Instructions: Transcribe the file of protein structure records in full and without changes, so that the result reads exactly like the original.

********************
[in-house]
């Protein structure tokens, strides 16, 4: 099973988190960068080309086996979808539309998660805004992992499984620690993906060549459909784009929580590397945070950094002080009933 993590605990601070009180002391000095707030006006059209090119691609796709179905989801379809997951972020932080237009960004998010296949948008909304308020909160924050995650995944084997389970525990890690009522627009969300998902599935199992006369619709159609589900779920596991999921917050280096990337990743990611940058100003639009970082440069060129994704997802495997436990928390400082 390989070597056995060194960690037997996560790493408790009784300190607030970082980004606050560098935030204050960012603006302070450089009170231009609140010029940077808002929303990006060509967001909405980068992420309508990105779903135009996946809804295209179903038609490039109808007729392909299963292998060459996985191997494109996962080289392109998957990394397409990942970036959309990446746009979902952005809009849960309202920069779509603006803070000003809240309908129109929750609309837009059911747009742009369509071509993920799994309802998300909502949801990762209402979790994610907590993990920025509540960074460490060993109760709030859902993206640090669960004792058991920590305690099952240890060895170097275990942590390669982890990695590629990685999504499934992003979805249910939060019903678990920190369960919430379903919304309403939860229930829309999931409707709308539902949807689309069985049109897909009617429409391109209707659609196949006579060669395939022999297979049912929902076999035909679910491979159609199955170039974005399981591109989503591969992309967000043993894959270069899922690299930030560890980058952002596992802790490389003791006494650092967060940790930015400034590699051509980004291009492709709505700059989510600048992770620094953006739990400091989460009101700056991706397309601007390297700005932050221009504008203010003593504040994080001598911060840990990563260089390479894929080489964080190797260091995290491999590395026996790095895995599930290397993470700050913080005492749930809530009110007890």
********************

[in-house]
């Protein structure tokens, strides 16, 4: 099973988190960068080309086996979808539309998660805004992992499984620690993906060549459909784009929580590397945070950094002080009933 993590605990601070009180002391000095707030006006059209090119691609796709179905989801379809997951972020932080237009960004998010296949948008909304308020909160924050995650995944084997389970525990890690009522627009969300998902599935199992006369619709159609589900779920596991999921917050280096990337990743990611940058100003639009970082440069060129994704997802495997436990928390400082 390989070597056995060194960690037997996560790493408790009784300190607030970082980004606050560098935030204050960012603006302070450089009170231009609140010029940077808002929303990006060509967001909405980068992420309508990105779903135009996946809804295209179903038609490039109808007729392909299963292998060459996985191997494109996962080289392109998957990394397409990942970036959309990446746009979902952005809009849960309202920069779509603006803070000003809240309908129109929750609309837009059911747009742009369509071509993920799994309802998300909502949801990762209402979790994610907590993990920025509540960074460490060993109760709030859902993206640090669960004792058991920590305690099952240890060895170097275990942590390669982890990695590629990685999504499934992003979805249910939060019903678990920190369960919430379903919304309403939860229930829309999931409707709308539902949807689309069985049109897909009617429409391109209707659609196949006579060669395939022999297979049912929902076999035909679910491979159609199955170039974005399981591109989503591969992309967000043993894959270069899922690299930030560890980058952002596992802790490389003791006494650092967060940790930015400034590699051509980004291009492709709505700059989510600048992770620094953006739990400091989460009101700056991706397309601007390297700005932050221009504008203010003593504040994080001598911060840990990563260089390479894929080489964080190797260091995290491999590395026996790095895995599930290397993470700050913080005492749930809530009110007890």